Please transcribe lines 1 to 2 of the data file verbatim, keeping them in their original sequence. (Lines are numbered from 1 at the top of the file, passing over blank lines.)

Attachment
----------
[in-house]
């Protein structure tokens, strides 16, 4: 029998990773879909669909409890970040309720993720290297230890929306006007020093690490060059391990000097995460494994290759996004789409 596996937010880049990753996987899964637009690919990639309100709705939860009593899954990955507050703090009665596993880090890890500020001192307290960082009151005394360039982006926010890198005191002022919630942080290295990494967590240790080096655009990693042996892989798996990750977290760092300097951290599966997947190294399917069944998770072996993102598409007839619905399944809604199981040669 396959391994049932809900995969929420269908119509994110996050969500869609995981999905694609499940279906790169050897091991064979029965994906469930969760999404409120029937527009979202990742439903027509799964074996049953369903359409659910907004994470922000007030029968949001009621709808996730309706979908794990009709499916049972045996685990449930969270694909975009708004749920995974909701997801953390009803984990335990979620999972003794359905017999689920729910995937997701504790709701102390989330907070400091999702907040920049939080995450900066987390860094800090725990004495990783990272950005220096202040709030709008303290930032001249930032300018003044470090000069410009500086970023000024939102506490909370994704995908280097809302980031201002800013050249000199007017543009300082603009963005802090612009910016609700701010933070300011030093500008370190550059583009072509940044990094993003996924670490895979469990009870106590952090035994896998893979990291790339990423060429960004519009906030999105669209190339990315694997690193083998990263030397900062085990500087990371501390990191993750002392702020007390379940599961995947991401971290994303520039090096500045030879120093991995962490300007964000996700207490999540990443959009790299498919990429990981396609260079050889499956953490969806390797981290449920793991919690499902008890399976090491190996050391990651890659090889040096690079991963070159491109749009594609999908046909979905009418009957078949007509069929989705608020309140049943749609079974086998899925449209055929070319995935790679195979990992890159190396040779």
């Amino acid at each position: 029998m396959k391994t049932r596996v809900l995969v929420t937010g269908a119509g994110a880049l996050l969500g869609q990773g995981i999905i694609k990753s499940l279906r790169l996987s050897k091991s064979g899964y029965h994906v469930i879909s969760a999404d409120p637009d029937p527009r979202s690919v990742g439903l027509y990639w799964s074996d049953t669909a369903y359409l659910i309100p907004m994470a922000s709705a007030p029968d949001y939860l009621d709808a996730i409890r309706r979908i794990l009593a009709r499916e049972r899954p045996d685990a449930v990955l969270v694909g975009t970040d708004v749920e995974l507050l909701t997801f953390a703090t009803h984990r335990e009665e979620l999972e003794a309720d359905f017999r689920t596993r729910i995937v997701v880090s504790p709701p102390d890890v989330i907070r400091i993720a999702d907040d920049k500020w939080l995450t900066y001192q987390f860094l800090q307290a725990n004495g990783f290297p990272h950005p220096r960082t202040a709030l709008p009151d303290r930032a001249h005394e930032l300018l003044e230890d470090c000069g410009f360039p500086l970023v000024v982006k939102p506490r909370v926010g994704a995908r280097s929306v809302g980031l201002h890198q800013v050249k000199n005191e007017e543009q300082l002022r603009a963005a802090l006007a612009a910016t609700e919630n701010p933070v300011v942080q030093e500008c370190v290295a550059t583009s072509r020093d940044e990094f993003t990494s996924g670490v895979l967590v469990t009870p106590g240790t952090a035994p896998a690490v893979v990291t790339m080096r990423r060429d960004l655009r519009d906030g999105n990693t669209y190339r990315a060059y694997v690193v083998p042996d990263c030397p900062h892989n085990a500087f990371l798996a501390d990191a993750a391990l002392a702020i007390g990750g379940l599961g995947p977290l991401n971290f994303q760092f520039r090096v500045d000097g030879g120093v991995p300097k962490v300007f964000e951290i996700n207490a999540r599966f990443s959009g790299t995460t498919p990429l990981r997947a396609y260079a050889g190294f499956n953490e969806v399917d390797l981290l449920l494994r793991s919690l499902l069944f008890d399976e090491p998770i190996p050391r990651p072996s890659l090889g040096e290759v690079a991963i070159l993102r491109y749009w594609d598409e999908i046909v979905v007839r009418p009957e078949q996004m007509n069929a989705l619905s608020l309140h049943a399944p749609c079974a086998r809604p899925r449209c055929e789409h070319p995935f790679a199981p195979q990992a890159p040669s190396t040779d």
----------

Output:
[in-house]
């Protein structure tokens, strides 16, 4: 029998990773879909669909409890970040309720993720290297230890929306006007020093690490060059391990000097995460494994290759996004789409 596996937010880049990753996987899964637009690919990639309100709705939860009593899954990955507050703090009665596993880090890890500020001192307290960082009151005394360039982006926010890198005191002022919630942080290295990494967590240790080096655009990693042996892989798996990750977290760092300097951290599966997947190294399917069944998770072996993102598409007839619905399944809604199981040669 396959391994049932809900995969929420269908119509994110996050969500869609995981999905694609499940279906790169050897091991064979029965994906469930969760999404409120029937527009979202990742439903027509799964074996049953369903359409659910907004994470922000007030029968949001009621709808996730309706979908794990009709499916049972045996685990449930969270694909975009708004749920995974909701997801953390009803984990335990979620999972003794359905017999689920729910995937997701504790709701102390989330907070400091999702907040920049939080995450900066987390860094800090725990004495990783990272950005220096202040709030709008303290930032001249930032300018003044470090000069410009500086970023000024939102506490909370994704995908280097809302980031201002800013050249000199007017543009300082603009963005802090612009910016609700701010933070300011030093500008370190550059583009072509940044990094993003996924670490895979469990009870106590952090035994896998893979990291790339990423060429960004519009906030999105669209190339990315694997690193083998990263030397900062085990500087990371501390990191993750002392702020007390379940599961995947991401971290994303520039090096500045030879120093991995962490300007964000996700207490999540990443959009790299498919990429990981396609260079050889499956953490969806390797981290449920793991919690499902008890399976090491190996050391990651890659090889040096690079991963070159491109749009594609999908046909979905009418009957078949007509069929989705608020309140049943749609079974086998899925449209055929070319995935790679195979990992890159190396040779």